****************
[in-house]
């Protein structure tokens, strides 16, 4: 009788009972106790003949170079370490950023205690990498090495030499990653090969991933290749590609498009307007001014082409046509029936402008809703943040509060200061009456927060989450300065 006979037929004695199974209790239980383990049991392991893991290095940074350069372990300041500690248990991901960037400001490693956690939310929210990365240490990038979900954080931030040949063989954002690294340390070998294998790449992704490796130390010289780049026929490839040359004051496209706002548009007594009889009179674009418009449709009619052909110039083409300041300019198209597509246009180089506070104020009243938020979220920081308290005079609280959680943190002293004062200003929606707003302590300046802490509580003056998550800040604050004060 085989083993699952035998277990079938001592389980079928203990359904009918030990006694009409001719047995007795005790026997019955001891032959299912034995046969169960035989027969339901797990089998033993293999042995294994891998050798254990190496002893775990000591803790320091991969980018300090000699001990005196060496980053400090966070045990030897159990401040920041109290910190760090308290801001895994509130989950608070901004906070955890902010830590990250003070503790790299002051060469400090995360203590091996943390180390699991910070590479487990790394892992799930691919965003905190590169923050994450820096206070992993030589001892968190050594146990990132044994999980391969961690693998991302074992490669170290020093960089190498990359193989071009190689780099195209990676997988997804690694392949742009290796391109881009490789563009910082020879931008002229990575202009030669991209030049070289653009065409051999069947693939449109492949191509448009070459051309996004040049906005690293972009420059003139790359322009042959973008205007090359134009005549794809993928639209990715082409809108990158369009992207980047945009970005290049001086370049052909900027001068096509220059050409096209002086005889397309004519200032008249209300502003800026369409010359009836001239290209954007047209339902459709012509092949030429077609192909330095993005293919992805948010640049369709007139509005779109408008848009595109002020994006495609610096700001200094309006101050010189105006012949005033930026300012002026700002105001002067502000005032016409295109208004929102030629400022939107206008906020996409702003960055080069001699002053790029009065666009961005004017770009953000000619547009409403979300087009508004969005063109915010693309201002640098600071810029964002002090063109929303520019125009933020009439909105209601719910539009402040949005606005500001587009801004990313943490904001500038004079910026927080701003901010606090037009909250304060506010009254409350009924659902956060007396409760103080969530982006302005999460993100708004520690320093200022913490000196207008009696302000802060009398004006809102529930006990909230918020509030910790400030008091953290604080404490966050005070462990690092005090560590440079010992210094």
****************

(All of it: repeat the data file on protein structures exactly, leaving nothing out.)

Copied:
[in-house]
């Protein structure tokens, strides 16, 4: 009788009972106790003949170079370490950023205690990498090495030499990653090969991933290749590609498009307007001014082409046509029936402008809703943040509060200061009456927060989450300065 006979037929004695199974209790239980383990049991392991893991290095940074350069372990300041500690248990991901960037400001490693956690939310929210990365240490990038979900954080931030040949063989954002690294340390070998294998790449992704490796130390010289780049026929490839040359004051496209706002548009007594009889009179674009418009449709009619052909110039083409300041300019198209597509246009180089506070104020009243938020979220920081308290005079609280959680943190002293004062200003929606707003302590300046802490509580003056998550800040604050004060 085989083993699952035998277990079938001592389980079928203990359904009918030990006694009409001719047995007795005790026997019955001891032959299912034995046969169960035989027969339901797990089998033993293999042995294994891998050798254990190496002893775990000591803790320091991969980018300090000699001990005196060496980053400090966070045990030897159990401040920041109290910190760090308290801001895994509130989950608070901004906070955890902010830590990250003070503790790299002051060469400090995360203590091996943390180390699991910070590479487990790394892992799930691919965003905190590169923050994450820096206070992993030589001892968190050594146990990132044994999980391969961690693998991302074992490669170290020093960089190498990359193989071009190689780099195209990676997988997804690694392949742009290796391109881009490789563009910082020879931008002229990575202009030669991209030049070289653009065409051999069947693939449109492949191509448009070459051309996004040049906005690293972009420059003139790359322009042959973008205007090359134009005549794809993928639209990715082409809108990158369009992207980047945009970005290049001086370049052909900027001068096509220059050409096209002086005889397309004519200032008249209300502003800026369409010359009836001239290209954007047209339902459709012509092949030429077609192909330095993005293919992805948010640049369709007139509005779109408008848009595109002020994006495609610096700001200094309006101050010189105006012949005033930026300012002026700002105001002067502000005032016409295109208004929102030629400022939107206008906020996409702003960055080069001699002053790029009065666009961005004017770009953000000619547009409403979300087009508004969005063109915010693309201002640098600071810029964002002090063109929303520019125009933020009439909105209601719910539009402040949005606005500001587009801004990313943490904001500038004079910026927080701003901010606090037009909250304060506010009254409350009924659902956060007396409760103080969530982006302005999460993100708004520690320093200022913490000196207008009696302000802060009398004006809102529930006990909230918020509030910790400030008091953290604080404490966050005070462990690092005090560590440079010992210094």